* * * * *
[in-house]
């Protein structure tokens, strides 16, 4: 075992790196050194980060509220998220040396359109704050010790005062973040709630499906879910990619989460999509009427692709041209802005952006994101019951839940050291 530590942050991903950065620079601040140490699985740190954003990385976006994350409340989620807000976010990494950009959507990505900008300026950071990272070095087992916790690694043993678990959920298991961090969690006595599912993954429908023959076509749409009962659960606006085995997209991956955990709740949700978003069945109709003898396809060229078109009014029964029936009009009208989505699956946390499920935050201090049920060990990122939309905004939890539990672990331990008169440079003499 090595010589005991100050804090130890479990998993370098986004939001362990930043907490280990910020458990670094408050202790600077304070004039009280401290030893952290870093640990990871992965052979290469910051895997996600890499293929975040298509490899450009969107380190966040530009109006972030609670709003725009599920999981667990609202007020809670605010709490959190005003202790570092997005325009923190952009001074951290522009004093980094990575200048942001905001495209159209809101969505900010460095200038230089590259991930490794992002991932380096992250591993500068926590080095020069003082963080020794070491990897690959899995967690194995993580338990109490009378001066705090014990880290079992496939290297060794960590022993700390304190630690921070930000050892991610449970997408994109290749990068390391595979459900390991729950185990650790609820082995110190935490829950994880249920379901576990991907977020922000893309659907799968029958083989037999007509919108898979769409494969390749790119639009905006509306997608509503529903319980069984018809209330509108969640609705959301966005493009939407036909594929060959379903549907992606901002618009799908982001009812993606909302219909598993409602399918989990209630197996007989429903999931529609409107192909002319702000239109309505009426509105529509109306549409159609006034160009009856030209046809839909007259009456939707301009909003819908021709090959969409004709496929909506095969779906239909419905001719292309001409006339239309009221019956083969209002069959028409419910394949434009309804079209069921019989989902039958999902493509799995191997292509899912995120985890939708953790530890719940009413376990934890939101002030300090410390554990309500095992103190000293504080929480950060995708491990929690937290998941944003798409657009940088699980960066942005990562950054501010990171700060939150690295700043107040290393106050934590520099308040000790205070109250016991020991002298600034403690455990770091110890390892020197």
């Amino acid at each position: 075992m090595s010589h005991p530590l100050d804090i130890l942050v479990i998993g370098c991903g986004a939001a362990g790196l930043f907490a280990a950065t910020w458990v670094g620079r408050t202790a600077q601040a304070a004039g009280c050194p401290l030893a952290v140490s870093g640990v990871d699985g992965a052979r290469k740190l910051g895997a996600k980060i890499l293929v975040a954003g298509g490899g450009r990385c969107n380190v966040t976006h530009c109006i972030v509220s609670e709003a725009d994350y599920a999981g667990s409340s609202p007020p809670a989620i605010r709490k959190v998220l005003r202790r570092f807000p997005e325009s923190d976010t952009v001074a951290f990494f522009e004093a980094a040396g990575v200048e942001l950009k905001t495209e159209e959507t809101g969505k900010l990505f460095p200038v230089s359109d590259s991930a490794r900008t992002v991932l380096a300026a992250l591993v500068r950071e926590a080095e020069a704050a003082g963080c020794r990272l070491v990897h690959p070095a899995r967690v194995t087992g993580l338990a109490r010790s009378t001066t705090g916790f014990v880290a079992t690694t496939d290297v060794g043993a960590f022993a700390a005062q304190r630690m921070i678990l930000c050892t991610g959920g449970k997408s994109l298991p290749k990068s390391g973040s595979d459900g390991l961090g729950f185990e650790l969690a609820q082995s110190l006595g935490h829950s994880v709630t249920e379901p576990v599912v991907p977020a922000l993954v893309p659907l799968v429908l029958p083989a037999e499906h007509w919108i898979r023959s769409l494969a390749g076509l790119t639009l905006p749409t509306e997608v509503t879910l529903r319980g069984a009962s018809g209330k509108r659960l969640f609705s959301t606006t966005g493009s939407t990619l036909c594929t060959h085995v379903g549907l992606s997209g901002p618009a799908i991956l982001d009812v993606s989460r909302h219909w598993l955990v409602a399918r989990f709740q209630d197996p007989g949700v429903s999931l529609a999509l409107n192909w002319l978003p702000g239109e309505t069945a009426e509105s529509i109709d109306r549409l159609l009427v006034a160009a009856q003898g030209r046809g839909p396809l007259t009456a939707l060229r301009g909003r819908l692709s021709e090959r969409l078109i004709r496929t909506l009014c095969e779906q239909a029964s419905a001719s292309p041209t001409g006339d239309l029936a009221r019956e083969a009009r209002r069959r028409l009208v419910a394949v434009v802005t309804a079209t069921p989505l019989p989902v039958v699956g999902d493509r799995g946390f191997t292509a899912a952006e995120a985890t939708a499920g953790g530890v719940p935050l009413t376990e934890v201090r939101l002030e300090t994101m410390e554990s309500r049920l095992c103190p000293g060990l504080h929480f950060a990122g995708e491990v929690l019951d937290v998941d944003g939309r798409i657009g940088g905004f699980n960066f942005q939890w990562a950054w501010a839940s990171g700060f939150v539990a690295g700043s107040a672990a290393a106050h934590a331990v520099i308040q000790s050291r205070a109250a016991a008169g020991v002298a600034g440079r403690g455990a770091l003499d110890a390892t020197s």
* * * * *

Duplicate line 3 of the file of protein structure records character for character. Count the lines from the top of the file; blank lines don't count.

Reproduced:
């Amino acid at each position: 075992m090595s010589h005991p530590l100050d804090i130890l942050v479990i998993g370098c991903g986004a939001a362990g790196l930043f907490a280990a950065t910020w458990v670094g620079r408050t202790a600077q601040a304070a004039g009280c050194p401290l030893a952290v140490s870093g640990v990871d699985g992965a052979r290469k740190l910051g895997a996600k980060i890499l293929v975040a954003g298509g490899g450009r990385c969107n380190v966040t976006h530009c109006i972030v509220s609670e709003a725009d994350y599920a999981g667990s409340s609202p007020p809670a989620i605010r709490k959190v998220l005003r202790r570092f807000p997005e325009s923190d976010t952009v001074a951290f990494f522009e004093a980094a040396g990575v200048e942001l950009k905001t495209e159209e959507t809101g969505k900010l990505f460095p200038v230089s359109d590259s991930a490794r900008t992002v991932l380096a300026a992250l591993v500068r950071e926590a080095e020069a704050a003082g963080c020794r990272l070491v990897h690959p070095a899995r967690v194995t087992g993580l338990a109490r010790s009378t001066t705090g916790f014990v880290a079992t690694t496939d290297v060794g043993a960590f022993a700390a005062q304190r630690m921070i678990l930000c050892t991610g959920g449970k997408s994109l298991p290749k990068s390391g973040s595979d459900g390991l961090g729950f185990e650790l969690a609820q082995s110190l006595g935490h829950s994880v709630t249920e379901p576990v599912v991907p977020a922000l993954v893309p659907l799968v429908l029958p083989a037999e499906h007509w919108i898979r023959s769409l494969a390749g076509l790119t639009l905006p749409t509306e997608v509503t879910l529903r319980g069984a009962s018809g209330k509108r659960l969640f609705s959301t606006t966005g493009s939407t990619l036909c594929t060959h085995v379903g549907l992606s997209g901002p618009a799908i991956l982001d009812v993606s989460r909302h219909w598993l955990v409602a399918r989990f709740q209630d197996p007989g949700v429903s999931l529609a999509l409107n192909w002319l978003p702000g239109e309505t069945a009426e509105s529509i109709d109306r549409l159609l009427v006034a160009a009856q003898g030209r046809g839909p396809l007259t009456a939707l060229r301009g909003r819908l692709s021709e090959r969409l078109i004709r496929t909506l009014c095969e779906q239909a029964s419905a001719s292309p041209t001409g006339d239309l029936a009221r019956e083969a009009r209002r069959r028409l009208v419910a394949v434009v802005t309804a079209t069921p989505l019989p989902v039958v699956g999902d493509r799995g946390f191997t292509a899912a952006e995120a985890t939708a499920g953790g530890v719940p935050l009413t376990e934890v201090r939101l002030e300090t994101m410390e554990s309500r049920l095992c103190p000293g060990l504080h929480f950060a990122g995708e491990v929690l019951d937290v998941d944003g939309r798409i657009g940088g905004f699980n960066f942005q939890w990562a950054w501010a839940s990171g700060f939150v539990a690295g700043s107040a672990a290393a106050h934590a331990v520099i308040q000790s050291r205070a109250a016991a008169g020991v002298a600034g440079r403690g455990a770091l003499d110890a390892t020197s």